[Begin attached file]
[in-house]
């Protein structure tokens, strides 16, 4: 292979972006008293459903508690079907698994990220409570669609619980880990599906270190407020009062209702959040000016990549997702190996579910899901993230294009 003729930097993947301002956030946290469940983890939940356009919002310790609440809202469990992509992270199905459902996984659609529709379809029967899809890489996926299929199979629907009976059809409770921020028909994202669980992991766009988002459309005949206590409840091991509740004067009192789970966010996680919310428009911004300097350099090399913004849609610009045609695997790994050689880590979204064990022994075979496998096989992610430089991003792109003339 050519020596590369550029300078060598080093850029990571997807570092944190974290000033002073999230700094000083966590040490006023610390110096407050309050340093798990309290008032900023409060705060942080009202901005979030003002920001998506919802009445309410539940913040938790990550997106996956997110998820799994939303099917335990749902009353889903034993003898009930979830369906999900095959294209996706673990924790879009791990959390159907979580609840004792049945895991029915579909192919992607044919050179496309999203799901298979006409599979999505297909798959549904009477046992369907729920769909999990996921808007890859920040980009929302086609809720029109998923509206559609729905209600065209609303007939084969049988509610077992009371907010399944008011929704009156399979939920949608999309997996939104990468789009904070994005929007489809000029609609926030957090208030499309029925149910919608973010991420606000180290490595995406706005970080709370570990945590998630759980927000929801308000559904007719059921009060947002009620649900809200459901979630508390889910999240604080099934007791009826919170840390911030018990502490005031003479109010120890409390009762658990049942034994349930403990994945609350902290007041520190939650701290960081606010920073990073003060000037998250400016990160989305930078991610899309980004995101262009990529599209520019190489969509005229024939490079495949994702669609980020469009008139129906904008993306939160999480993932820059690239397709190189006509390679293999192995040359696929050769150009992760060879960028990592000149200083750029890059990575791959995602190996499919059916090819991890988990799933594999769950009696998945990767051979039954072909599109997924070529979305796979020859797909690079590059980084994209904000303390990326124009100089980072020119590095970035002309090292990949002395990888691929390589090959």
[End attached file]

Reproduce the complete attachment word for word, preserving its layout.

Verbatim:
[in-house]
């Protein structure tokens, strides 16, 4: 292979972006008293459903508690079907698994990220409570669609619980880990599906270190407020009062209702959040000016990549997702190996579910899901993230294009 003729930097993947301002956030946290469940983890939940356009919002310790609440809202469990992509992270199905459902996984659609529709379809029967899809890489996926299929199979629907009976059809409770921020028909994202669980992991766009988002459309005949206590409840091991509740004067009192789970966010996680919310428009911004300097350099090399913004849609610009045609695997790994050689880590979204064990022994075979496998096989992610430089991003792109003339 050519020596590369550029300078060598080093850029990571997807570092944190974290000033002073999230700094000083966590040490006023610390110096407050309050340093798990309290008032900023409060705060942080009202901005979030003002920001998506919802009445309410539940913040938790990550997106996956997110998820799994939303099917335990749902009353889903034993003898009930979830369906999900095959294209996706673990924790879009791990959390159907979580609840004792049945895991029915579909192919992607044919050179496309999203799901298979006409599979999505297909798959549904009477046992369907729920769909999990996921808007890859920040980009929302086609809720029109998923509206559609729905209600065209609303007939084969049988509610077992009371907010399944008011929704009156399979939920949608999309997996939104990468789009904070994005929007489809000029609609926030957090208030499309029925149910919608973010991420606000180290490595995406706005970080709370570990945590998630759980927000929801308000559904007719059921009060947002009620649900809200459901979630508390889910999240604080099934007791009826919170840390911030018990502490005031003479109010120890409390009762658990049942034994349930403990994945609350902290007041520190939650701290960081606010920073990073003060000037998250400016990160989305930078991610899309980004995101262009990529599209520019190489969509005229024939490079495949994702669609980020469009008139129906904008993306939160999480993932820059690239397709190189006509390679293999192995040359696929050769150009992760060879960028990592000149200083750029890059990575791959995602190996499919059916090819991890988990799933594999769950009696998945990767051979039954072909599109997924070529979305796979020859797909690079590059980084994209904000303390990326124009100089980072020119590095970035002309090292990949002395990888691929390589090959």